As with any translation, it is the interpretation of the translator and Edward took many liberties, indeed the translation was mocked in some quarters as being The Rubaiyat of FitzOmar as he was accused of adding his own creation. Edward was aware of this and called it his “ transmogrification” . He took pieces of various quatrains and mixed them together (this is not true of the whole translation though) but he was writing in a style. If the work had been translated a few centuries earlier then it is likely it would have been viewed in the style of the day. There were five editions and Edward’s translation often varied from edition to edition as did the length. The first edition of 1859 contained seventy five quatrains, whilst the second edition of 1868 contained one hundred and ten quatrains. This was reduced in the following three editions to one hundred and one. 

Although by no means a scholar I have read Edward’s translation in contrast to Robert Graves controversial 1967 translation (there have been many others) and deep down I prefer Edward’s slightly fatalistic version. There is something dreamlike about Edward’s translation (it is very much of its era) and I can see what attracted Rossetti and Swinburne to it. I will not presume to offer my opinion of The Rubaiyat of Omar Khayyam it is like a good meal, one should enjoy it for what it brings to the individual reader. My enjoyment will be different to yours. As a short taster I will include a sample of some of Edward’s work on the The Rubaiyat so that you may judge for yourself. 

Some for the glories of this world; and some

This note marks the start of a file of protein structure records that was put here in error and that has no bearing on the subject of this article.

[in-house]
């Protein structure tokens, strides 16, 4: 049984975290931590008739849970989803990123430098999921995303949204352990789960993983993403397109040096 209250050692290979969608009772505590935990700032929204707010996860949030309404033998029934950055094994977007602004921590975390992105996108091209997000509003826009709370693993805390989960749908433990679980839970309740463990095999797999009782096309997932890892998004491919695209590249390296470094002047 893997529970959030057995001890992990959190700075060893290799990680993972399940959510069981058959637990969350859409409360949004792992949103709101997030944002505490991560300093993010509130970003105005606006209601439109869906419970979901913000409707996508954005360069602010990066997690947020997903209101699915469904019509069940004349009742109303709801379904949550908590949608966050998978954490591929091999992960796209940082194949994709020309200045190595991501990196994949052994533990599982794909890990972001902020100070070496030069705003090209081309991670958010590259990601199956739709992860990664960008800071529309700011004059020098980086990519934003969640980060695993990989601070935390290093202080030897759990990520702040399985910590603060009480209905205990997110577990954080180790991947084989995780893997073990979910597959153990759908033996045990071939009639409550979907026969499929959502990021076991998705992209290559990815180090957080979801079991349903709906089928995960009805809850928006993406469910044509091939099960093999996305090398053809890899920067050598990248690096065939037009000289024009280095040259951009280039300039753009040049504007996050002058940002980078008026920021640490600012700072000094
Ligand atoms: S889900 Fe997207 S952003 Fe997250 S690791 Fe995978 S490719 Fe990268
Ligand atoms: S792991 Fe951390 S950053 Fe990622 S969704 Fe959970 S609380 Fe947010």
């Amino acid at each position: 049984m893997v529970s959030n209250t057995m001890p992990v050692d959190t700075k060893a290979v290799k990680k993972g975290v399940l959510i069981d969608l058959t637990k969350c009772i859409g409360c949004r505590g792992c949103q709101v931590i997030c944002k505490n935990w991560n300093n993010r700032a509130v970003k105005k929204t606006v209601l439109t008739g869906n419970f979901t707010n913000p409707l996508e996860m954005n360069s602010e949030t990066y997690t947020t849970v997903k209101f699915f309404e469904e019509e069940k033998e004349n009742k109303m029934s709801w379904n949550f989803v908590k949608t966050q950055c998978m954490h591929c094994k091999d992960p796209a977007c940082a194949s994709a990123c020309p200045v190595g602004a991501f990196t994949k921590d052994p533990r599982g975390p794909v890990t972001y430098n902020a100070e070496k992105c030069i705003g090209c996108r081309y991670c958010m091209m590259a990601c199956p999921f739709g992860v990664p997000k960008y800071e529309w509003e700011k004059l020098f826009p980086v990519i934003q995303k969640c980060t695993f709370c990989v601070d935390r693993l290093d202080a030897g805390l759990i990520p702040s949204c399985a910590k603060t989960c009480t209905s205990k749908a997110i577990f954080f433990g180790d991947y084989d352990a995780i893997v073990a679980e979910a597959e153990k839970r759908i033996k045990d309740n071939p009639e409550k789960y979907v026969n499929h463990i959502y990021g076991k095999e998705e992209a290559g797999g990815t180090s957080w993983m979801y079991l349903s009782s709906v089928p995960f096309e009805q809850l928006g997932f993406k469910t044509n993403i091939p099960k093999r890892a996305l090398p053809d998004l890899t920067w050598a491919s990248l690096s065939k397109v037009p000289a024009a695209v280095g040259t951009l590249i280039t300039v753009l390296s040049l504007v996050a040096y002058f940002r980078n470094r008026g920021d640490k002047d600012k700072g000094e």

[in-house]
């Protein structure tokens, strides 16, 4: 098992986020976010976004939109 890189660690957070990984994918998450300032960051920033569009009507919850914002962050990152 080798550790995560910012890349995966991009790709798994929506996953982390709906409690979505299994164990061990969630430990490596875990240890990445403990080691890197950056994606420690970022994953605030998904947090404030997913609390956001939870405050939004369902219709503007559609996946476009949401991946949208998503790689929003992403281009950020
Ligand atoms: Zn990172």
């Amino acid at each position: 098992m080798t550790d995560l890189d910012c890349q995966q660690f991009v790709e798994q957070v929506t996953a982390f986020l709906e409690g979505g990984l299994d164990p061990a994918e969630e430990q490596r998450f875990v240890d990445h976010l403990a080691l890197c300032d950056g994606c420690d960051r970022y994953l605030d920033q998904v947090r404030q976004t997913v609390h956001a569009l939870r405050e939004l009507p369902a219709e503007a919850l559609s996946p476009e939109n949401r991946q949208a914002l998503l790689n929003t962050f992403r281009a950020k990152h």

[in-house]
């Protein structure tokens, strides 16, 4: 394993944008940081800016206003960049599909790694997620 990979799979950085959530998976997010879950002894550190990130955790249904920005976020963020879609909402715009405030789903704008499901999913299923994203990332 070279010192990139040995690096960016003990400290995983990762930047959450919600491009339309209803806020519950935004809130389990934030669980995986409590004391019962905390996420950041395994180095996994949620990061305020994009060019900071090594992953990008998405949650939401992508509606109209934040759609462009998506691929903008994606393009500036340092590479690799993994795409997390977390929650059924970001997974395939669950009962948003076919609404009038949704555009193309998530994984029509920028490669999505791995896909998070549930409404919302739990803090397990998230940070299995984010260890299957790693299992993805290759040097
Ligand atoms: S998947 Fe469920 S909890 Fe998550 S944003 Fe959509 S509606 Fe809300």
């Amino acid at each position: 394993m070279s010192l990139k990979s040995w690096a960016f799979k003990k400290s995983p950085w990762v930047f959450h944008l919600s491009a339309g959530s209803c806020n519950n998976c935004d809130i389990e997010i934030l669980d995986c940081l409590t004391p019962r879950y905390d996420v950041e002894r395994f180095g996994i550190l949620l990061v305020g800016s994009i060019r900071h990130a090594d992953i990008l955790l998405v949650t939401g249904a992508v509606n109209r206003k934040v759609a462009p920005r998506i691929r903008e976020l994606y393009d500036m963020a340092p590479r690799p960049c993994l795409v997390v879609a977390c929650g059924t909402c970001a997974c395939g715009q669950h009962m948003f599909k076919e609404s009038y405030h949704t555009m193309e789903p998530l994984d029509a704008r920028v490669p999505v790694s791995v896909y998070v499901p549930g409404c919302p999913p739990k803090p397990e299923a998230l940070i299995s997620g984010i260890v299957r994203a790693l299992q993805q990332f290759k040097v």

Sigh for The Prophet's Paradise to come;
Ah, take the cash and let the credit go,
Nor heed the rumble of a distant drum

And much as Wine has played the Infidel
And robbed me of my robe of Honour, well ...
I often wonder what the vintners buy
One half so precious as the stuff they sell

For some we loved, the loveliest and best
That from His rolling vintage Time has pressed,
Have drunk their glass a round or two before,
And one by one crept silently to rest

But helpless pieces in the game He plays
Upon this chequer-board of Nights and Days
He hither and thither moves, and checks ... and slays
Then one by one, back in the Closet lays

The Moving Finger writes: and, having writ,
Moves on: nor all thy Piety nor Wit
Shall lure it back to cancel half a Line,
Nor all thy Tears wash out a Word of it.

These verses and others are freely available on the internet and well worth studying, but if you want to do something very special then pop into your local antiques shop or arcade and look for a copy. You may pay very little for a commonly produced one or if you are slightly more ambitious then there are some very nicely bound copies to be found. I actually like comparing the first and fifth translations as I think Edward’s translation matured as he went on, but again this is a matter of taste. If you are really hooked then compare Edward’s translation with others, the results are pretty interesting.

One thing that I will guarantee is that you will be in for an interesting read and unless the title of this piece is a fiction then you will not have much of a problem locating a copy.    
Stuart Miller-Osborne





Rubaiyat cover

Edward FitzGerald
Earth-could-not-answer-nor-the-Seas-that-mourn

Rossetti selbst

Algernon C. Swinburne


Coming Soon - Walking Sticks